dir. James Vanderbilt
written by: James Vanderbilt
starring: Cate Blanchett, Robert Redford, Dennis Quaid, Elisabeth Moss, Topher Grace
2.25 out of 4 stars
I had a bizarre notion that Cate Blanchett was going to pull in elements of her Oscar winning Blue Jasmine role for the sophisticated but challenged Carol Aird in this year’s magnificent Carol. Of course, Todd Haynes would have never allowed one lost moment in his gorgeous film. Give this potentially disheveled actress to a director less in tune with Blanchett’s talents, he will mistakenly bring out Blue Jasmine memories in a movie where they shouldn’t belong. Debut director and continued screenwriter James Vanderbilt, despite his surprisingly good script for Zodiac, fumbles in formulating another news media bonanza with Truth, an investigation of the George W Bush desertion scandal that led Dan Rather (Robert Redford) and Mary Mapes (Blanchett) to career ending results.
Mapes enters the film flustered and Jasmine-esque, desiring pills to calm her nervous heart. The impending investigation into the formulation of their high profile story waits in another room and her preparations are coming to a close. Blanchett tears into the unimpressive script and the remaining two hours are already predicted: this will attempt to be Spotlight, but this will make all the wrong decisions. Fortunately, it was not as much of a misstep as predicted, but it certainly does not meet the tense procedural of Tom McCarthy’s film. The portrait of this eager but mislead team is admirable for present imperfect, even flawed, characters suffering under the hubris of their leader Mary Mapes.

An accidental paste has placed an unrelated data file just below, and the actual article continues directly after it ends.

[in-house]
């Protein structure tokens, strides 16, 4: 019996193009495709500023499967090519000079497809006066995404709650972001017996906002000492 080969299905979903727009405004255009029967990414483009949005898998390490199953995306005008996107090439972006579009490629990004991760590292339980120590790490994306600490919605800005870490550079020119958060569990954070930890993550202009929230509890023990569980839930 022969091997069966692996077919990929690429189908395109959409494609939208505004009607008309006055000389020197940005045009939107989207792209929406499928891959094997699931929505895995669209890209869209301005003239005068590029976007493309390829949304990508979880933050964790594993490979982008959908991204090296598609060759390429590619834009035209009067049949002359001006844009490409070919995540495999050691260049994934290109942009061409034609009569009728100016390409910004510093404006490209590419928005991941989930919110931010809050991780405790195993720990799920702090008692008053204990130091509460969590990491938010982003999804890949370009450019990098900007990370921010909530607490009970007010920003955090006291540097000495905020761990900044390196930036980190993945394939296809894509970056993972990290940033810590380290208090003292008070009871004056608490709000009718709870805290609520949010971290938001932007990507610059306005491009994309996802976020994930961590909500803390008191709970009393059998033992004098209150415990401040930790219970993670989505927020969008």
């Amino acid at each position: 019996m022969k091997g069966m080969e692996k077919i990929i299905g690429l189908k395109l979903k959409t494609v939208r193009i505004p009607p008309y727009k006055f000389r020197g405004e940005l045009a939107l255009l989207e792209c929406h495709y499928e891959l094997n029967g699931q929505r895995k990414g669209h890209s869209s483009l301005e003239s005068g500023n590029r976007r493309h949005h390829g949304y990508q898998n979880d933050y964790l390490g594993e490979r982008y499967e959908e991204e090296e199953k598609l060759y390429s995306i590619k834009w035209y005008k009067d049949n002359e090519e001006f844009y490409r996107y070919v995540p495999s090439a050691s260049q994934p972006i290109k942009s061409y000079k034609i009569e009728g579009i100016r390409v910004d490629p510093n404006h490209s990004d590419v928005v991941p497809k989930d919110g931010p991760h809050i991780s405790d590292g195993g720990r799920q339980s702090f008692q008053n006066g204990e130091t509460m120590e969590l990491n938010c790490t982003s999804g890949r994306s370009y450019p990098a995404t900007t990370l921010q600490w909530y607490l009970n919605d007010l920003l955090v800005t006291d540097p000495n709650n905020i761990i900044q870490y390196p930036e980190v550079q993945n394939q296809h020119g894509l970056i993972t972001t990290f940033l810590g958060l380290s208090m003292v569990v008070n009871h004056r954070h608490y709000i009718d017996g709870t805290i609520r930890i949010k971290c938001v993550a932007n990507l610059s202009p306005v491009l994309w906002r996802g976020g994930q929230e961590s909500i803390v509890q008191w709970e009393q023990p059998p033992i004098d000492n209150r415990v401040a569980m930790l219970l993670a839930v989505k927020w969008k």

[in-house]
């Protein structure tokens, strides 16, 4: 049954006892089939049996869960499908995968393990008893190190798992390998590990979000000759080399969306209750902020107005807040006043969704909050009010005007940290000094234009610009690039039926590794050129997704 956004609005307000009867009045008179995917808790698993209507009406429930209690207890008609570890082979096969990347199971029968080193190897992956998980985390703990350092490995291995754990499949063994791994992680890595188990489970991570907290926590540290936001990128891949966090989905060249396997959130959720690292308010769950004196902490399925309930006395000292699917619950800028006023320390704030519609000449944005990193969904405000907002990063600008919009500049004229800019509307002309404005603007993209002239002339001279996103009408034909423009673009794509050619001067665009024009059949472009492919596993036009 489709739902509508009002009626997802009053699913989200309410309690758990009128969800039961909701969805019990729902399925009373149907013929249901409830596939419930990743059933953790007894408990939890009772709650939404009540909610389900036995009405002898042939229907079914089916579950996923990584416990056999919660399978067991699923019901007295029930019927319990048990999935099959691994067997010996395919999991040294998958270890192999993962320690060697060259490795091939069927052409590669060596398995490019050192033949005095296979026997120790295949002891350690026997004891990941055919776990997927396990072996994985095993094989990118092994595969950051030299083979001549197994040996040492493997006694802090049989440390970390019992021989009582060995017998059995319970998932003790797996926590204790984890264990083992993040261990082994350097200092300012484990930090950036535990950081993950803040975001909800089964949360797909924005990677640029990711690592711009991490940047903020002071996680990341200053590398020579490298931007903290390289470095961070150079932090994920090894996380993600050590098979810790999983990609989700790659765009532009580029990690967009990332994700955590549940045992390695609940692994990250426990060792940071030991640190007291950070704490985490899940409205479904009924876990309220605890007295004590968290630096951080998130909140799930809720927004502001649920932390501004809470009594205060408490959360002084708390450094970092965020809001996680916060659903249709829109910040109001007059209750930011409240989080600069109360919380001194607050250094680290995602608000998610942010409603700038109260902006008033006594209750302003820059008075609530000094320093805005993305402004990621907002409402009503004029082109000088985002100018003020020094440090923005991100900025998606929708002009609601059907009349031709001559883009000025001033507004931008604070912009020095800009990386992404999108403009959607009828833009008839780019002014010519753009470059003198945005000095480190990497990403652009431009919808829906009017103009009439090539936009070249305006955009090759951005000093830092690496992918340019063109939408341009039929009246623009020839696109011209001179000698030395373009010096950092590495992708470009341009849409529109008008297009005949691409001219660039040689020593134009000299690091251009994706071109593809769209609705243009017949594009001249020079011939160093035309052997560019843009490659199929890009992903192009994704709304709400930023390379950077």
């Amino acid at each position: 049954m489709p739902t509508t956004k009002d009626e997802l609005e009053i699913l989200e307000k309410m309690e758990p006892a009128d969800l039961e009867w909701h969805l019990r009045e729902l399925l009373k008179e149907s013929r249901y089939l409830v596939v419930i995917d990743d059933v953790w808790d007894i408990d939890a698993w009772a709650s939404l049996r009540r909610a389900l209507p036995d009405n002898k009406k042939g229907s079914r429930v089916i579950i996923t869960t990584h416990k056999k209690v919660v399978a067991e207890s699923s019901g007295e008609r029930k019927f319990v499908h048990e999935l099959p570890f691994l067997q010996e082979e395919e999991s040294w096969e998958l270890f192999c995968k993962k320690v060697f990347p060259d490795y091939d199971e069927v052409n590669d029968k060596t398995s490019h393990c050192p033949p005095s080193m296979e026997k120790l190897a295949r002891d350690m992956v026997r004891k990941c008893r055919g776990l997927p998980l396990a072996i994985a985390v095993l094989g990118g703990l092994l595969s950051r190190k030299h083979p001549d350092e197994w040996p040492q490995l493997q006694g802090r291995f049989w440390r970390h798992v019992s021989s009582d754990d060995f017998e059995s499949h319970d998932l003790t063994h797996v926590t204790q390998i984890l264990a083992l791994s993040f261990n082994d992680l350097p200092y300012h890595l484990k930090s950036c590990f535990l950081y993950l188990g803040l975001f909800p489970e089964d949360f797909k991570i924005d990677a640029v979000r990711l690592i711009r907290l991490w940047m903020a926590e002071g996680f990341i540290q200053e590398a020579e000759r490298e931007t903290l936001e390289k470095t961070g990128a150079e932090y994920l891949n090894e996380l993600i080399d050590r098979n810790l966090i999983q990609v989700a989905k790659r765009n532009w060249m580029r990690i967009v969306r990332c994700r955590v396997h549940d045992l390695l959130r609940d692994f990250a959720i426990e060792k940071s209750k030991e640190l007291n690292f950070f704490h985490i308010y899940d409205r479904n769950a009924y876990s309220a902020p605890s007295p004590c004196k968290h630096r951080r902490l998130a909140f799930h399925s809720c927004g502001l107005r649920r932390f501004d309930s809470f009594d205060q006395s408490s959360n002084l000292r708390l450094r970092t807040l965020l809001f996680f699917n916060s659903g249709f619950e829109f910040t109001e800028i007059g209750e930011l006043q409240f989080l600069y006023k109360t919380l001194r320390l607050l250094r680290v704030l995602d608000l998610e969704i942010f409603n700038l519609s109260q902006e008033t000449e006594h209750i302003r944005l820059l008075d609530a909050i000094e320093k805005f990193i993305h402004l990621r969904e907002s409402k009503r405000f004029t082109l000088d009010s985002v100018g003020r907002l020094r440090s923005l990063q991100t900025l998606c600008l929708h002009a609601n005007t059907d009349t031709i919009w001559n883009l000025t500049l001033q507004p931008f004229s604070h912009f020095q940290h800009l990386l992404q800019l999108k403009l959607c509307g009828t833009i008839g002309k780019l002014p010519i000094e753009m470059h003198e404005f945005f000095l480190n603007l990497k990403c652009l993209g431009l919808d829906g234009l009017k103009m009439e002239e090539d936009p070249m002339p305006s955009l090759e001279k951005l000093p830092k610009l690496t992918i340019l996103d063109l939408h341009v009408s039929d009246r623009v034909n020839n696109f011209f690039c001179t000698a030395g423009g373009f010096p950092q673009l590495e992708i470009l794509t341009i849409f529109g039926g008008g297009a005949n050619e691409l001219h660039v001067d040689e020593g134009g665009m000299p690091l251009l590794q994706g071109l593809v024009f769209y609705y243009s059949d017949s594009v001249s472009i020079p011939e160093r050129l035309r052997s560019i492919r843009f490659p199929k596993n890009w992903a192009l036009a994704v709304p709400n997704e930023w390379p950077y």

The ensemble presented ample promise: besides Blanchett and Redford, we had Dennis Quaid, Topher Grace, Elisabeth Moss, Bruce Greenwood. Such a talented cast cannot go far without the material to test them. They meld well with what they are given, and their conviction does not waver, until the shit hits the journalistic integrity fan. The movie gained particular momentum once the scandal arises, Mape’s smug assurance dwindles in her fall, and people start getting thrown under buses left and right, turning this movie into a whodunit blame-fest with a hint of “how’d it happen”.
Thankfully, Redford was a strong casting as Dan Rather, performing with utmost humility and passionate, controlled anger; his fatherly narrative is most crushing upon his resignation, the best scene of the mostly drab movie. Blanchett, where overly hostile, is still one of the most talented people starring in movies; it’s not her best, but neither was the movie itself. Tamper down some of the personal drama, and the professional importance could have shown through. I wonder what would have happened if the movie had waited until after Spotlight. Would it have proceeded differently?